Editorial: The Consequences of Selective Dress-Coding

Digital illustration by David Cutler.

The dress code has been a contentious issue for years, dividing students, faculty, and administrators. Its intention is clear: to ensure that students dress professionally in an academic environment.

The School’s dress code is, for the most part, fair. Prohibited garments include clothing with offensive language or pictures, hats, ripped clothing, sweatpants, and high heels exceeding three inches.

The 2019-2020 handbook also bans “clothing that shows the stomach or the chest” and skirts, dresses, or shorts resting above the “mid-thigh,” more difficult policies for girls as crop tops, mini-skirts, and leggings gain popularity in mainstream culture. Nevertheless, there are plenty of ways for students, regardless of their gender identity, to express their style within the bounds of the dress code.

The issue is not the rules themselves, but how and when they are enforced. Girls with larger breasts and butts are often dress-coded for wearing low-cut tops and leggings, while girls with smaller features rarely face the same penalty.

Targeting certain girls and not others reinforces the idea that female bodies are inherently sexual and unfairly punishes people for physical characteristics that they cannot control.

For far too long, the argument by some has been that wearing “revealing” clothing distracts the opposite sex. Unfortunately, this has the effect of normalizing the objectification of women, teaching young girls in the process that their bodies are meant to remain hidden.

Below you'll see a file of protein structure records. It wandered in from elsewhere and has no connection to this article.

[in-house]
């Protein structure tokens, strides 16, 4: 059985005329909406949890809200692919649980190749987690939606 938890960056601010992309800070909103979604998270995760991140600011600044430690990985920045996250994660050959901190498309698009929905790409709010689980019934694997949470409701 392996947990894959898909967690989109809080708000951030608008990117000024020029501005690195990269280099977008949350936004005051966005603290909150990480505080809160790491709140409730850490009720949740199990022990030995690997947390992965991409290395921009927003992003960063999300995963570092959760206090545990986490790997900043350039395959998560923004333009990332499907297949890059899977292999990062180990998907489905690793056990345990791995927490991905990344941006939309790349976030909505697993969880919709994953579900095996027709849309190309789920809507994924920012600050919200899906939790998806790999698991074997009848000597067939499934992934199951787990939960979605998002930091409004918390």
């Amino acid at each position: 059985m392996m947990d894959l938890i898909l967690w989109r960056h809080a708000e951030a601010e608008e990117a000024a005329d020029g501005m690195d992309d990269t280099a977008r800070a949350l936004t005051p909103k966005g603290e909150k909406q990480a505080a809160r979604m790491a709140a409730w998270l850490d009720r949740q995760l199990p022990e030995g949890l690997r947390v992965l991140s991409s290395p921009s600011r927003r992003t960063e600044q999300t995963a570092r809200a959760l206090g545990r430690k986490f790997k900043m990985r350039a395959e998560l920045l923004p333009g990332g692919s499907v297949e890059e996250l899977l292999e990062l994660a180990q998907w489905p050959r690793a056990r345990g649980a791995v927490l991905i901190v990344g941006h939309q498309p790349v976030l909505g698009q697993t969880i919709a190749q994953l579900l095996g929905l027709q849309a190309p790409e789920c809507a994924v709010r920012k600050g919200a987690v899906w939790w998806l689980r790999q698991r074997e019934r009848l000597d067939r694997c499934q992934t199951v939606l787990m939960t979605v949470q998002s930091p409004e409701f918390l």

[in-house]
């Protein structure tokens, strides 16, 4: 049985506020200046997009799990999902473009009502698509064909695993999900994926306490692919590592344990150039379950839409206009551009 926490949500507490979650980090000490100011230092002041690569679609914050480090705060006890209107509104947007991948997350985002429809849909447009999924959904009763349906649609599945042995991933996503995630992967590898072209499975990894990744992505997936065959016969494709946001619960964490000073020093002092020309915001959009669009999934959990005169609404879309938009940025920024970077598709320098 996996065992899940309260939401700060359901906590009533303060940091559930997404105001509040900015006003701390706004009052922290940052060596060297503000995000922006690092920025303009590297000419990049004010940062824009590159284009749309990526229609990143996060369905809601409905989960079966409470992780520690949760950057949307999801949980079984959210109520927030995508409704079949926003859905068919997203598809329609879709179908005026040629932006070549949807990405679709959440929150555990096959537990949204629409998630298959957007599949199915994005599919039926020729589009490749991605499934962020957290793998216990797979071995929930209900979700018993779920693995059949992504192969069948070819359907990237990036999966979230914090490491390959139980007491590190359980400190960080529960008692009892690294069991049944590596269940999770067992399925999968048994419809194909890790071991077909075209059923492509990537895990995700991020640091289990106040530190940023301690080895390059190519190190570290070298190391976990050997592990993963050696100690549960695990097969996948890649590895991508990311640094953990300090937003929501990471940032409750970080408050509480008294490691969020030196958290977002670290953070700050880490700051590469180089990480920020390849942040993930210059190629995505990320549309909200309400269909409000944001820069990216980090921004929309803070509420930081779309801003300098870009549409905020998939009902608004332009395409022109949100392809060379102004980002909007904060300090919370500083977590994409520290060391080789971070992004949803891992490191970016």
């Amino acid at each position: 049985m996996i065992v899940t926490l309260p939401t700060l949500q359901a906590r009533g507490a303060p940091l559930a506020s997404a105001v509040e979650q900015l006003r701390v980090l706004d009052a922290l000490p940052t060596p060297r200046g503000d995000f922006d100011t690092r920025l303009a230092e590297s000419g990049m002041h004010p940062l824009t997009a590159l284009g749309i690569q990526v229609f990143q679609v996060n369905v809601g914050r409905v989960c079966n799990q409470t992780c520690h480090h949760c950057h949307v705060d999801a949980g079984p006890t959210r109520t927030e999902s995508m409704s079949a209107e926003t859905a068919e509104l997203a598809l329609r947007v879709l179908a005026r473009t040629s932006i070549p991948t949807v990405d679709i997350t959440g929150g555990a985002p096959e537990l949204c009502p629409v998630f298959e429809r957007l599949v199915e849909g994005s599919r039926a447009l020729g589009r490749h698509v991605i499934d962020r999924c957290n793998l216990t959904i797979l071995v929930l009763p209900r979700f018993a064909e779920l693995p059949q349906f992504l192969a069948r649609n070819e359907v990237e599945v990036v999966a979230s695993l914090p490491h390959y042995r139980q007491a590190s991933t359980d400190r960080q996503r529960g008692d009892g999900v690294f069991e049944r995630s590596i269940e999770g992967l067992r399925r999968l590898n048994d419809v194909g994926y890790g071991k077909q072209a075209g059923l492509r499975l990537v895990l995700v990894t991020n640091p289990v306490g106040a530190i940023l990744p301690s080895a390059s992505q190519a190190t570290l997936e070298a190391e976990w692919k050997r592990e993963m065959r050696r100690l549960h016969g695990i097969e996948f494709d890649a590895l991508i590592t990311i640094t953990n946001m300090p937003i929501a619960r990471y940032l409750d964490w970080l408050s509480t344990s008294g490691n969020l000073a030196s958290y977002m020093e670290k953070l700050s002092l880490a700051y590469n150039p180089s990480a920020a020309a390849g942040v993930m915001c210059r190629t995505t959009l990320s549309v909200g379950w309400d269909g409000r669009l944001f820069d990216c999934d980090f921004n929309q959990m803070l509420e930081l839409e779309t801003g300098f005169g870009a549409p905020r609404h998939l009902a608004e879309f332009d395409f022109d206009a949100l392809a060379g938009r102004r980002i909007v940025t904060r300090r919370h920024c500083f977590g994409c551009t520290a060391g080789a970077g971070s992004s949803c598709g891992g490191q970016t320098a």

Meanwhile, boys rarely face this same stigma. While male students often wear sweatpants, athletic shorts, and baseball caps in school, they consistently face fewer dress code violations than girls. This double standard must be at least partly attributed to conscious or unconscious gender discrimination.

If schools are going to have a dress code, which is well within their rights, teachers and administrators must enforce it for everyone, regardless of their sex or body type.

Selective enforcement unintentionally distorts students’ perceptions of what is right and wrong for them and their peers to wear. No one deserves to be labeled “unprofessional” for simply taking up physical space.

At the same time, students must make an effort to follow the dress code to the best of their ability. Rules, when they function effectively, define a community’s common values. When they are transgressed repeatedly, a loss of mutual trust and respect inevitably follows.

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